Thrillers featuring writers as the main characters offer filmmakers and viewers the chance to engage with the meanings of the process of writing, while deconstructing the mechanics of genre conventions. When successful, they are surprising, can be darkly funny, and keep the viewer off kilter through unexpected revelations.
In the 1982 film Deathtrap, new bits of information are consistently introduced. Not enough for the viewer to know the characters’ exact motivation, but enough for the audience to shift their loyalties and misunderstand characters’ words and actions. Discussions that seem innocent or pointless are later shown to have different meanings.
Black Butterfly dances through these routines, telling the story of a writer with writer’s block who takes in a drifter. Much like Deathtrap, this movie provides devious narrative pleasure through ambiguous discussions of plot and character by the movie’s protagonists, leaving it intentionally unclear if they are working out a story in the movie or discussing their own motivations. Antonio Banderas is Paul, a successful novelist and unsuccessful screenwriter who is mentally unable to begin his current screenplay and looks for distractions.
Paul is also trying to sell the cabin, where he sits and stares at his typewriter. (Yes, a typewriter.) Whenever Paul’s real estate agent Laura (Piper Perabo) brings potential buyers around to see the isolated property, it gives him another chance to procrastinate. During one of his diversions, he meets Jonathan Rhys Meyers’ Jack, a charismatic, mysterious, and self-assured drifter who helps Paul out of a fight with a truck driver at a diner.
The writer and the drifter hit it off and end up back at Paul’s cabin where they begin to form a relationship. Jack quickly inserts himself into Paul’s routine, offering to fix a broken door frame in the cabin and to complete other odd jobs on the property. He also tells Paul that he should write, while Jack works. Each time Paul agrees to one of Jack’s offers, Jack grows bolder and he eventually suggests that he can offer Paul an “everyman” perspective on the work in progress, to help make Paul’s writing more “relatable”. This leads to conversations about narrative conventions and character types and the conversations quickly become tense, leading the two men to play psychological games with each other.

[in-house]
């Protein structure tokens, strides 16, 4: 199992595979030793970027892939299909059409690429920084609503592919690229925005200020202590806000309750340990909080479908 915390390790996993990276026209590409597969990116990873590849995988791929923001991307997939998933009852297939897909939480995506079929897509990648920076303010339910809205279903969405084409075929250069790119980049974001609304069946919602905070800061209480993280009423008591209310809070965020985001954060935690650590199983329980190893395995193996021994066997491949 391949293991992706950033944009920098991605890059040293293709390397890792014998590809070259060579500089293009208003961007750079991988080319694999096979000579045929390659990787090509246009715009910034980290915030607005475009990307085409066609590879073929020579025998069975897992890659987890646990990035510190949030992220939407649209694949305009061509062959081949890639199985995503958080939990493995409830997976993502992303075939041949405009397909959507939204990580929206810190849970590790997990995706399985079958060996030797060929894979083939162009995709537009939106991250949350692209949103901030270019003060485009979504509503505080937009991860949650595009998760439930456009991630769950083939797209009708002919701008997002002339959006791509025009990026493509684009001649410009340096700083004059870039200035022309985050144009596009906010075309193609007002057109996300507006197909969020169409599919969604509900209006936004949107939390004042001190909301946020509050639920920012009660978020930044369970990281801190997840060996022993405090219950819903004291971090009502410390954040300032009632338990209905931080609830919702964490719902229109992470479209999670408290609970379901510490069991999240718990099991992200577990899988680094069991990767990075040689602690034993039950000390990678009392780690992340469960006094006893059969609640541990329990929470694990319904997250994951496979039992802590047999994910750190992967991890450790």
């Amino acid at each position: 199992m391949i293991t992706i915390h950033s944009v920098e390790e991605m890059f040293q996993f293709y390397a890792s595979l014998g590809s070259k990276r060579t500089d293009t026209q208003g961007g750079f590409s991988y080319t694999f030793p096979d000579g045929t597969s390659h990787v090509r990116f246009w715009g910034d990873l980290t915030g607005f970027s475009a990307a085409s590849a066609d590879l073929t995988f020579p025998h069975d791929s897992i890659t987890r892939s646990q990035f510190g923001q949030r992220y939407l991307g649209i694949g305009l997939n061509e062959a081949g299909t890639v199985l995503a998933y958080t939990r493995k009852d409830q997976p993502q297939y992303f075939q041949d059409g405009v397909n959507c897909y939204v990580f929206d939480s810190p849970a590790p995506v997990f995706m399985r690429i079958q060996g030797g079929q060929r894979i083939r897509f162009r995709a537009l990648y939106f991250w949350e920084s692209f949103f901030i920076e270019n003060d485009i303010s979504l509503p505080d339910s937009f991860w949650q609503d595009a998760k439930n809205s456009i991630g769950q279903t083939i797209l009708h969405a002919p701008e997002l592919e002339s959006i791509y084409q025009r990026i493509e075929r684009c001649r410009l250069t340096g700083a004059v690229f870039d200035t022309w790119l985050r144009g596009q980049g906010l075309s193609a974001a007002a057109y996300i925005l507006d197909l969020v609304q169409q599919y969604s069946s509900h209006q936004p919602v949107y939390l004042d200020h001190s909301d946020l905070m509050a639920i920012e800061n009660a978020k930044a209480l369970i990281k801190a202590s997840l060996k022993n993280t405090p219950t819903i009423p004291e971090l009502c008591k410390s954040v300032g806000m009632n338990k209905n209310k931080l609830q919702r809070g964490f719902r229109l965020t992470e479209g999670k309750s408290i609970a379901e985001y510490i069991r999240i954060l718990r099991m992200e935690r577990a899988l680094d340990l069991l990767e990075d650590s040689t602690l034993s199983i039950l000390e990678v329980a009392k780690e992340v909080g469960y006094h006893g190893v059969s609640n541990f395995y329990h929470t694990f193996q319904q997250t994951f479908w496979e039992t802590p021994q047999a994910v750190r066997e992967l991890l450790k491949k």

To some, this set up may bring to mind Rob Reiner’s 1990 thriller, Misery, and it Black Butterfly does share the theme of an off-kilter personality trying to guide a frustrated writer to create better stories. But the tension in Misery comes from the slow realization that the woman who saved the author is a psychotic fan who increasingly demonstrates her power over the subject of her fascination. The thrill is finding out if this increasingly powerless author will escape his captor. In Black Butterfly, however, we suspect both characters as “off-kilter”, as the two men vacillate between honestly bonding and establishing dominance, and sometimes doing both at once, all through their conversation about the screenplay. Their discussions of plot tropes and character types become almost metanarrative as they debate about the motivations of the fictional characters in Paul’s screenplay, we see that those same motivations could apply to their own interactions, while their comments about the logic of thrillers could apply to the movie that they are in.
It’s clear during moments such as when the two men share personal stories and then later, as they verbally and physically attack each other, that Paul and Jack share a compelling connection. Brian Goodman directed the two lead actors’ to nuanced performances, making it unclear in many scenes if they are attempting to relate to one another or if they’re simply manipulating each other. When Jack castigates Paul for drinking too much, it’s hard to tell if he truly cares to help or if he’s just messing with Paul. This uncertainty makes the violent confrontations disorienting for a viewer trying to identify with one character or the other, or attempting to determine which of the two is the most nefarious.
As the men engage in bonding through verbal sparring and increasingly aggressive wrestling, we learn that women in the area are disappearing and that the police are searching for a possible serial killer. This brings other characters into the fray. They visit the cabin and ratchet up the anxiety, so that by the time Laura returns to the cabin unannounced, a showdown is certain. This would not be a thriller without revelations and the film has some good reveals, but the final surprise almost ruins the movie, because it feels like a “twist” for no particular reason.
Marc Frydman and Justin Stanley adapted the story from the 2008 French movie, Papillon Noir, directed by Christian Faure. Frydman and Stanley’s rewrite smartly structures the larger mystery — of who the characters are and what relation if any they have to the recent disappearances — around the writing of Paul’s screenplay. Jack’s aggressive motivational stunts and his interest in pushing Paul to write is baffling, funny, and menacing all at once. Even after the violent confrontations begin, the characters return to the subject of the screenplay. In one clever scene, Jack threatens Paul with a knife to show him what a genuine fearful reaction to a knife would be, so that he can make his characters’ reactions in the screenplay more real. It’s in these moments that the movie tightens into a series of tough gambols.
But towards the end, the story loses its dramatic drive — it’s fluttering around, if you will, such that as a viewer I began to anticipate a final “twist”. Not that I knew what it would be, but it gave me too much time to think that there was probably going to be one, and the last “gotcha!” almost murdered the rest of the movie. It didn’t quite kill the Black Butterfly, but it did shred the wings of an otherwise clever and engaging suspense story.